Each week, we’ve been taking this space to review some basic theology as we walk through highlights of the biblical narrative. Because space is in limited supply, each installment builds off earlier ones. We put each installment on our blog in case you’ve missed one.
Last week, we arrived in Genesis 12 and the beginning of Abraham’s story. Specifically, we noted that through Abraham, God sought to reintroduce blessing into a world characterized by curse. We will want to spend two weeks highlighting some important themes developed in Abraham’s story, but let’s begin that next week. This week, we will spend just a moment thinking about how the Bible often works as a story.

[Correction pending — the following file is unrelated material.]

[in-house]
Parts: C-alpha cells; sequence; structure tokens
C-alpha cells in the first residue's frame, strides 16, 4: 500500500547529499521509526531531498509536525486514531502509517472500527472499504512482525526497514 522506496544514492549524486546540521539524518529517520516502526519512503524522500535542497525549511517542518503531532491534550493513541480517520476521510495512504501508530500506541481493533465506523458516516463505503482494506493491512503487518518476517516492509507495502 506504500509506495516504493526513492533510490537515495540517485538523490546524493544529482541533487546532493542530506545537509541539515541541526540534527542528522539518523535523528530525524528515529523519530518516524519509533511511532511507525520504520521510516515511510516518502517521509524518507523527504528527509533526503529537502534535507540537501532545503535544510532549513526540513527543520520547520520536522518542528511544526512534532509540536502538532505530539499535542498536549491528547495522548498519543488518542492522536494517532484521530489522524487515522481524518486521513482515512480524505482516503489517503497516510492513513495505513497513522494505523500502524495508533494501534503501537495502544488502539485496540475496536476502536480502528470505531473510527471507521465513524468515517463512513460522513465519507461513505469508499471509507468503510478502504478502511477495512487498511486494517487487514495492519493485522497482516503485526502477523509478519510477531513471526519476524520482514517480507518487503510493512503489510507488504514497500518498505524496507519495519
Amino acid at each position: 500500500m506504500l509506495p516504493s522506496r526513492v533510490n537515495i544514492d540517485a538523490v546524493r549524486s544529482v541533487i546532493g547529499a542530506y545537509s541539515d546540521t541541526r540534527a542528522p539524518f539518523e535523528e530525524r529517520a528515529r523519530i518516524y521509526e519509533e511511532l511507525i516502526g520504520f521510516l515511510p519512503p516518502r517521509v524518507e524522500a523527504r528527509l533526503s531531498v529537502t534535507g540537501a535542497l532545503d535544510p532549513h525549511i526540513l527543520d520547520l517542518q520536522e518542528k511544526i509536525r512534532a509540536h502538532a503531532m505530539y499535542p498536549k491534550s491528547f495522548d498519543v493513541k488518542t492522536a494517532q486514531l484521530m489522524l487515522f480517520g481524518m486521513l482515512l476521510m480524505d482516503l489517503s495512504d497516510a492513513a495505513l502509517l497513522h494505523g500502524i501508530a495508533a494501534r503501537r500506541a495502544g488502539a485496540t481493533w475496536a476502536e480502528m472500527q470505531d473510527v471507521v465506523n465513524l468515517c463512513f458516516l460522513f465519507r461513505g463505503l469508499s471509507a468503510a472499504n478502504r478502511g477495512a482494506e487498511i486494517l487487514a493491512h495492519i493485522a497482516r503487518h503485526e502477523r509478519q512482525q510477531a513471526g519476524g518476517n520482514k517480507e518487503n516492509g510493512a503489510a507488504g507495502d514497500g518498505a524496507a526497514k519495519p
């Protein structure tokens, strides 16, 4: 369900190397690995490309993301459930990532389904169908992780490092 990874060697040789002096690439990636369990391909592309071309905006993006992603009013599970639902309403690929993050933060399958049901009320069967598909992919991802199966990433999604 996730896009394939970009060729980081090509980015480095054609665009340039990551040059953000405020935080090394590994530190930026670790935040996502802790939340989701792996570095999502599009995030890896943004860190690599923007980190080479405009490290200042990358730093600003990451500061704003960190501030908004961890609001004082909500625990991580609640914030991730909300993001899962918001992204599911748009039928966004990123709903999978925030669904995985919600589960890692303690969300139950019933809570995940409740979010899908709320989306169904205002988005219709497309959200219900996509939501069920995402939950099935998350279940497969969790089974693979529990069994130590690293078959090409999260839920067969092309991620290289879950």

In the first eleven chapters of Genesis, things move very quickly. Genesis 1-5 covers a large chunk of time. We slow down for Noah’s story in Genesis 6-9. Then Genesis 7-11 covers a large chunk of time. In Genesis 12-50, the narrative slows to a crawl, focusing on only four generations of one family, with a particular emphasis on Abraham. When telling a story, which Genesis is, this sort of slow down is one major way of drawing serious attention to that part of the narrative. When that happens, we want to pay particular attention to what is being said. It is usually big stuff. Next week, we will begin to unpack why the story slows with Abraham.